The Importance of Balance

McAlvany Recap • Apr 01 2024
The Importance of Balance
MPM Posted on April 1, 2024

Recent entries in this blog have focused on the centralization vs. decentralization struggle. Both conditions have advantages and disadvantages, and one of the key insights of the past few millennia has been that a combination of the two is best. Like gravitational pull and centrifugal force in a solar system, they must be in balance in order for stability to prevail.

However, in the US, where the form of government that combined these two concepts best was established, the combination has been forever defamed. By linking it with the buying and selling of human beings—which is a spurious association based on coincidence rather than inherence—confederation has been made a dirty word, and the “baby” of balancing centralization with decentralization has been thrown out with the “bathwater” of the word.

Established memes have such power over the popular mind that no defense of the word will be made here. Even though our readers are typically capable of high-level critical thinking, someone would inevitably misunderstand and think we’re defending a hated institution. But the concept of balance is extremely valuable. That, we’ll defend.

This lengthy introduction, necessary because of the political minefield surrounding the matter, is provided as background to the main point: that excessive centralization is deadly. Like a black hole, where gravity overwhelms every other force and pulls even light into its deadly embrace, all substance is sucked into the center.

A salient characteristic of centralized systems is the emphasis on uniformity. Not coincidentally, uniformed persons (or persons with suits and badges) proliferate in such a system, and they enforce uniformity among the rest of the population. Stasi, KGB, Schutzstaffel (SS), and many other organizations are proof of the point.

Short of the secret police, however, the increasing uniformity of thought and action forced on the populace is evident. No criticism of the Great Leader, the system, or anything that goes against the party line is permitted. Sanctions against offenders are severe.

This process is already evident in America. If you spoke against the shutdown, masking, social distancing, or the vaccine during the Covid era, you were cancelled, fired, defamed, or otherwise destroyed to the extent the government or its sycophants could accomplish. The same thing happens to you now if you oppose woke initiatives or memes.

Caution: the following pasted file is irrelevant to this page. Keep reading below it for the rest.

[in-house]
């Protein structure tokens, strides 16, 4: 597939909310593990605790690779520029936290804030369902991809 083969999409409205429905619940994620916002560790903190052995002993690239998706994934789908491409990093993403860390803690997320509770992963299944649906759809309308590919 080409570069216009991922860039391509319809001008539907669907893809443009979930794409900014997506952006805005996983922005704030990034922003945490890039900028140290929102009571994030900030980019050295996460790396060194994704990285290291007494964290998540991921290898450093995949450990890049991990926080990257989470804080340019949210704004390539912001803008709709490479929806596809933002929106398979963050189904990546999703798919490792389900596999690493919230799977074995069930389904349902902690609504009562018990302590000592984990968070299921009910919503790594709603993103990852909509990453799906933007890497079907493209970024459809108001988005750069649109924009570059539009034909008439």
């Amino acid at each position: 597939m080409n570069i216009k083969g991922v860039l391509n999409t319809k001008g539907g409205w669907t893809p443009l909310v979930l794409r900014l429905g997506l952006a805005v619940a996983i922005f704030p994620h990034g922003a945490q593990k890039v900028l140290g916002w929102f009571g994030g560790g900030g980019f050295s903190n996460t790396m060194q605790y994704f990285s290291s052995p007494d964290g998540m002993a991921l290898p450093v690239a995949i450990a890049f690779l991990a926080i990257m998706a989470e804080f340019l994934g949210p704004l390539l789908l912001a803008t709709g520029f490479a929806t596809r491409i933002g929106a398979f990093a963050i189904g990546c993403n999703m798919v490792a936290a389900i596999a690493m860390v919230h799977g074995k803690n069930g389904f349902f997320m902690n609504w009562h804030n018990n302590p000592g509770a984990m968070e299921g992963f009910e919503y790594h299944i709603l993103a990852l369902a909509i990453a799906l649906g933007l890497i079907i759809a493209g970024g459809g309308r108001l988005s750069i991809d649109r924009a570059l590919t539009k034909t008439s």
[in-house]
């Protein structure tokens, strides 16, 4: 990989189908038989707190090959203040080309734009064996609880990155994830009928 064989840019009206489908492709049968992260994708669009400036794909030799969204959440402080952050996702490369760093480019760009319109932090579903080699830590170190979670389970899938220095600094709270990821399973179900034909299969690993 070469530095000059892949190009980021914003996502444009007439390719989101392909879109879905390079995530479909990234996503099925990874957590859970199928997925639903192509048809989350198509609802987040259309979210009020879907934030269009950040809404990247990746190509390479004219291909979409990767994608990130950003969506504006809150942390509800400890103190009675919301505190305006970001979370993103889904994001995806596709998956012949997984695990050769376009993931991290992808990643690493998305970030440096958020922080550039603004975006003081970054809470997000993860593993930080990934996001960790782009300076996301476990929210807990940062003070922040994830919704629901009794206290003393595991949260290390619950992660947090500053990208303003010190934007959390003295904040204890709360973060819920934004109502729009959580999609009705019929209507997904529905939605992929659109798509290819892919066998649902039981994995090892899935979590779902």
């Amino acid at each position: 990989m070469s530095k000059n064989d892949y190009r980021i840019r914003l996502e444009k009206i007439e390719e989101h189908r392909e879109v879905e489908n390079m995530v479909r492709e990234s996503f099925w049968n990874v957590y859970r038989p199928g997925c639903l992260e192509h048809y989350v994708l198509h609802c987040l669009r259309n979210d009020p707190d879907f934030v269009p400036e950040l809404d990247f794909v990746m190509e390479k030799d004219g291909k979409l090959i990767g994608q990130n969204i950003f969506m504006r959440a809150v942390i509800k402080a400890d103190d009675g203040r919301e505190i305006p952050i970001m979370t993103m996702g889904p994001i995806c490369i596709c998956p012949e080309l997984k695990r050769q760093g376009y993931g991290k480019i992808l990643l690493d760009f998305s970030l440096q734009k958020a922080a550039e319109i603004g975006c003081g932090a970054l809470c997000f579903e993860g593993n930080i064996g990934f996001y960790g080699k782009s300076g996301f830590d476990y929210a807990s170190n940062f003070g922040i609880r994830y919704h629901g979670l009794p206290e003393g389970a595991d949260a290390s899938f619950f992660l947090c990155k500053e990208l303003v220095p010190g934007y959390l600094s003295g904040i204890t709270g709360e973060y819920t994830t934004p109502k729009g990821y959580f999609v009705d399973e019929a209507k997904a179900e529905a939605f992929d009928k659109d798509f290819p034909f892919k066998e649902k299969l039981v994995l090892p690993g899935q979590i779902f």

In contrast, in a healthy environment, civil disagreement and debate are not only permitted but encouraged. Modern science was built on this concept, as were the university and representative government. Freedom has it as a central element. Without it, slavery finds the environment in which it is truly inherent.

In an overly centralized system, people become not independently thinking and functioning beings, but cogs in the wheel. They are required to deal with matters both routine and exceptional by following procedures that disallow critical thinking and initiative. They increasingly form organizations that protect them from competition and defend them for following procedure, even when procedure produces mediocre results or can’t prevent catastrophe or tragedy.

This brings up our second point: even in a police state, there are independent thinkers. The US is at least halfway along the road toward total centralization, if not significantly more. Yet there are still voices of reason that focus on reality, empiricism, logic, objective truth, and facts.

When the state says our economy is healthy and strong, these voices say we’re in debt up to our eyeballs, our currency is becoming worthless, our stock markets are artificially inflated, our government watchdogs are part of the problem, our institutions are being destroyed, our laws are being flouted, and our economy is in a bubble.